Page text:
The key to the invention is an expanded metal resistance element as taught by S. W. Melson in U.S. Pat. No. 1,991,935. Melson teaches the use of the expanded metal as a resistive element for small motors or similr devices in which the expanded metal is formed into a tubular shape. Bolt holes are formed in the unexpanded portion for mounting and electrical connection purposes. For multiple resistance element devices, Melson further teaches slitting or cutting a slit through the non-expanded portion and its contiguous expanded portion from one end, then cutting a second slit through the non-expanded portion and its contiguous portion from the other end. Multiple slits may be cut in an alternating sequence to form the desired number of resistance elements. The unslit non-expanded portions serially connect adjacent expanded resistive elements. The expanded portions are then bent into tubular form and the unexpanded portions formed into mounting tabs. The final assembly comprises a bolt and a number of insulators and spacers which hold the resistive elements spaced from each other without deformation. Another type of resistive element is taught by Schaefer in U.S. Pat. No. 2,422,542, in which a resistive woven wire grid is soldered to electrical terminals. The use of expanded metals in resistive heating devices is taught by Horsfall et al. in U.S. Pat. No. 3,543,970, Maake in U.S. Pat. Nos. 3,798,419 and 3,860,789, Seel in U.S. Pat. No. 3,835,435, Schladitz in U.S. Pat. No. 3,843,950, and Ballard in U.S. Pat. No. 4,100,395.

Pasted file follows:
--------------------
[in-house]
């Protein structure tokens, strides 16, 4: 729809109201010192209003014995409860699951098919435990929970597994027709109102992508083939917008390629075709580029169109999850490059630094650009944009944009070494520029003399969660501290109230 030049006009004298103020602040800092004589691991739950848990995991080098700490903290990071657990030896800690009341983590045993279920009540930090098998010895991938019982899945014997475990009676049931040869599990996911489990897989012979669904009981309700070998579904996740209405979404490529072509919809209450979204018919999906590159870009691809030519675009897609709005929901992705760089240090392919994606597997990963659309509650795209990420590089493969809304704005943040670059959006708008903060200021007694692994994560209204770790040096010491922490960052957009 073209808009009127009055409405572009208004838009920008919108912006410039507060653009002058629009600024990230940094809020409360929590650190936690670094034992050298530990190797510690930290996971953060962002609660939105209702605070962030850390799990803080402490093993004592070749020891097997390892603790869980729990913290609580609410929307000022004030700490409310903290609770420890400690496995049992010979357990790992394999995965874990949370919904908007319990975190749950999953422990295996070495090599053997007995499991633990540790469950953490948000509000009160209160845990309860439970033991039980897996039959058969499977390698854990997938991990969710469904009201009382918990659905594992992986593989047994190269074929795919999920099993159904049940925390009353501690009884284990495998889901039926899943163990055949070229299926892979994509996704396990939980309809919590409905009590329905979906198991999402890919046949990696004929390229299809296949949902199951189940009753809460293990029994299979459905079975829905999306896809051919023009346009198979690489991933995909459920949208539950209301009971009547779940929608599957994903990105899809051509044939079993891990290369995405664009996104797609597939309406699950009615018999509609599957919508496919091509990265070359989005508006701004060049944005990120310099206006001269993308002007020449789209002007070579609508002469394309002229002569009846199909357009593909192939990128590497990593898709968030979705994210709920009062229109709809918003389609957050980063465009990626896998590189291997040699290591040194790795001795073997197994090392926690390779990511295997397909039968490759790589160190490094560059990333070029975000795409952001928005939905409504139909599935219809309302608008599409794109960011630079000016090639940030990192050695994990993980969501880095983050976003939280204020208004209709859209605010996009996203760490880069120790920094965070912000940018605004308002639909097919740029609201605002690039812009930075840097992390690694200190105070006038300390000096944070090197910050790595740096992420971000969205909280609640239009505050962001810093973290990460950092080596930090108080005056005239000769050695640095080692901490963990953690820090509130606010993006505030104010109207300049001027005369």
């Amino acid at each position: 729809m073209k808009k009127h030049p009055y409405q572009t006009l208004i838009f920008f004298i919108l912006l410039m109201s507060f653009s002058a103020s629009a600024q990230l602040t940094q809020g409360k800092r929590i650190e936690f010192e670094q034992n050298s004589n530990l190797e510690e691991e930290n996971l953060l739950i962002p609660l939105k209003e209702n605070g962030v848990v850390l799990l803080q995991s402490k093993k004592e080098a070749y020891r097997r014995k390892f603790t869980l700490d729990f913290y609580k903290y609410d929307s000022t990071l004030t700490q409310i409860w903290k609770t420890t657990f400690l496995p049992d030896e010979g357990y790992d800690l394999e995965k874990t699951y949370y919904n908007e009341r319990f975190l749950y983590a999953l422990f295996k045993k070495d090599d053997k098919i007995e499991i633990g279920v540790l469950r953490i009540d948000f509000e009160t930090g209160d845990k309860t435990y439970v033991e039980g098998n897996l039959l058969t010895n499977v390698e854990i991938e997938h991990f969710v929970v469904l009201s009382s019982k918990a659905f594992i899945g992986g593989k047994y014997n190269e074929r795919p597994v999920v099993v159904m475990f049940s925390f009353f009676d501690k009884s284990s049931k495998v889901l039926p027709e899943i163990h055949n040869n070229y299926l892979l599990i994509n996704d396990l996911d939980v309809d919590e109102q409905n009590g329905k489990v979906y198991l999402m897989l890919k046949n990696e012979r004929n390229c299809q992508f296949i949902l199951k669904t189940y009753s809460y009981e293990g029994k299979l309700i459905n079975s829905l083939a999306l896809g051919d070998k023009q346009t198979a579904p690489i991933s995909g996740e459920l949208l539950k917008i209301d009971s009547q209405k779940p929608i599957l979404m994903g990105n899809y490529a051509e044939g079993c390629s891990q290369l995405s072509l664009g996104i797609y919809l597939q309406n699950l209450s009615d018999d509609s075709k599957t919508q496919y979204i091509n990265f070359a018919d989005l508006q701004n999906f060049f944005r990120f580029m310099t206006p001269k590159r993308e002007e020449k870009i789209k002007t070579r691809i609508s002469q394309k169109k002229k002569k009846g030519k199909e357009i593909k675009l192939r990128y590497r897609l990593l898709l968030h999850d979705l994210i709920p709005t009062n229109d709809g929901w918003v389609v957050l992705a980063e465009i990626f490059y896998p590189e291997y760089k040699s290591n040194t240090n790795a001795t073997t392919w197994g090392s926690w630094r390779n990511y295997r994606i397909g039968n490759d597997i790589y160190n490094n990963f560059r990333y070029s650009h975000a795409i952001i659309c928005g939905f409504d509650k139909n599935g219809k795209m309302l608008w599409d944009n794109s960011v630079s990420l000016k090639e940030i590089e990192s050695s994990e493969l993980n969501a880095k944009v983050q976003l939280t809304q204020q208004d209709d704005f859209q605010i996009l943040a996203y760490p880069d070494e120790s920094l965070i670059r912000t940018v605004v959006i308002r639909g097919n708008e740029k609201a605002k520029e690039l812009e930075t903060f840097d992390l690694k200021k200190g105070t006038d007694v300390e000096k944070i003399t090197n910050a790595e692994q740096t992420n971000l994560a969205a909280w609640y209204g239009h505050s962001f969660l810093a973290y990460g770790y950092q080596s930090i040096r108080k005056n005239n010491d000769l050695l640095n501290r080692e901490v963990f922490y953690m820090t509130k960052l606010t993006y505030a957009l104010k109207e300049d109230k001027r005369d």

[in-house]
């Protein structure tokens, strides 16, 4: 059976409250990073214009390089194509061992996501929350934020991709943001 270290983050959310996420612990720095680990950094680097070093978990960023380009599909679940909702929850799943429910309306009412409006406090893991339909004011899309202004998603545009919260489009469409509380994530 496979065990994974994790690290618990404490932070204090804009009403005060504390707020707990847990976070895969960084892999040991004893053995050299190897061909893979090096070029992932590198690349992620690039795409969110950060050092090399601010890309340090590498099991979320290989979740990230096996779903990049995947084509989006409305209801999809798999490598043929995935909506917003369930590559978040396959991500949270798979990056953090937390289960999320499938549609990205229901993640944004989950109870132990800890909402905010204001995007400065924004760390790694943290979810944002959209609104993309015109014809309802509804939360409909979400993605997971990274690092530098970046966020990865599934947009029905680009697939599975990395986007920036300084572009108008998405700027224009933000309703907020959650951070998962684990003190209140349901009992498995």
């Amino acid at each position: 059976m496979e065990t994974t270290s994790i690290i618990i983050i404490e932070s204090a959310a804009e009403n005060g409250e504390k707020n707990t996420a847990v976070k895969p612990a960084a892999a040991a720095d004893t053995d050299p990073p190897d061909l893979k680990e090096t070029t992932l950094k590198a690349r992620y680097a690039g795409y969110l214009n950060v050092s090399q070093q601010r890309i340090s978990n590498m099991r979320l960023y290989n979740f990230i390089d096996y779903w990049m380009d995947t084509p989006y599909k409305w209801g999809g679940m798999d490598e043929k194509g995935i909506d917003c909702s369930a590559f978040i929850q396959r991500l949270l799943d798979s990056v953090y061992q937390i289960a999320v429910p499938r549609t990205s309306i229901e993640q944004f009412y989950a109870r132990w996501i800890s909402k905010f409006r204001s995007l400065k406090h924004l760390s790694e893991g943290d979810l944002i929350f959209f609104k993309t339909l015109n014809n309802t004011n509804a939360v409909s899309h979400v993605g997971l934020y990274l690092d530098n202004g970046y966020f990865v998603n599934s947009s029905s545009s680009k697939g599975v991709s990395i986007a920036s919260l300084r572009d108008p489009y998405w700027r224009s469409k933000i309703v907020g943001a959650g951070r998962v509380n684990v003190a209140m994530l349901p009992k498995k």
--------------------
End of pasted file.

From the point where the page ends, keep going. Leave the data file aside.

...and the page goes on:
The invention is a multiple resistive element assembly for a small D.C. motor such as a fan motor in an automotive vehicle comprising only two parts. The first part is an insulator base have a plurality of parallel slots disposed therethrough, and an expanded metal multi-resistance element. The expanded metal resistance element has non-expanded portions on each end and is slotted to form a desired number of serially connected resistive elements. The non-slotted segment of the non-expanded portion defining the serial connection between adjacent resistive elements are formed into tabs bent normal to the surface of the resistive elements and adapted to be received in the parallel slots disposed in the insulator base. Shoulders on the tabs, larger than the slots define the stand-off height of the resistive elements above the insulator base. In the preferred embodiment, the ends of the tabs are folded back on themselves to form a snap lock engaging the bottom surface of the insulator base after the tabs have been inserted through the slots. Alternatively, as is known in the art, the tabs may be twisted or shear staked in place.